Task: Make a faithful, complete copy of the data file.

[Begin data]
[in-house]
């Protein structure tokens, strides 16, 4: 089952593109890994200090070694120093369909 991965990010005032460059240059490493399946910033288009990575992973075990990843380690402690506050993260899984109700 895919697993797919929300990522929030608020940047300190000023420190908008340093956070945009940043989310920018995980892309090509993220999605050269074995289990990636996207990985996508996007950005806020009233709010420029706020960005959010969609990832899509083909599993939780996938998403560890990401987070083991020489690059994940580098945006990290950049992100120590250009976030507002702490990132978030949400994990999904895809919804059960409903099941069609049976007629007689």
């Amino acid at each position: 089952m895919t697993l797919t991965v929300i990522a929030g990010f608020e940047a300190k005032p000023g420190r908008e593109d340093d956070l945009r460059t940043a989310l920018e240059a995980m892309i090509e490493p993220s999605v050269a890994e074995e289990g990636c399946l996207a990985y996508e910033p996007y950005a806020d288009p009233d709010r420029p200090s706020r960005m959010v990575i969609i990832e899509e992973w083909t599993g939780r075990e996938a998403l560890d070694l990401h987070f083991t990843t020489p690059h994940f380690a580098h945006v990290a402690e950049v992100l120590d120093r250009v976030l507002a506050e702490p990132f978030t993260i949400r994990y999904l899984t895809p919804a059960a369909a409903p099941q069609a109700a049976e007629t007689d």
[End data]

[in-house]
């Protein structure tokens, strides 16, 4: 089952593109890994200090070694120093369909 991965990010005032460059240059490493399946910033288009990575992973075990990843380690402690506050993260899984109700 895919697993797919929300990522929030608020940047300190000023420190908008340093956070945009940043989310920018995980892309090509993220999605050269074995289990990636996207990985996508996007950005806020009233709010420029706020960005959010969609990832899509083909599993939780996938998403560890990401987070083991020489690059994940580098945006990290950049992100120590250009976030507002702490990132978030949400994990999904895809919804059960409903099941069609049976007629007689």
């Amino acid at each position: 089952m895919t697993l797919t991965v929300i990522a929030g990010f608020e940047a300190k005032p000023g420190r908008e593109d340093d956070l945009r460059t940043a989310l920018e240059a995980m892309i090509e490493p993220s999605v050269a890994e074995e289990g990636c399946l996207a990985y996508e910033p996007y950005a806020d288009p009233d709010r420029p200090s706020r960005m959010v990575i969609i990832e899509e992973w083909t599993g939780r075990e996938a998403l560890d070694l990401h987070f083991t990843t020489p690059h994940f380690a580098h945006v990290a402690e950049v992100l120590d120093r250009v976030l507002a506050e702490p990132f978030t993260i949400r994990y999904l899984t895809p919804a059960a369909a409903p099941q069609a109700a049976e007629t007689d």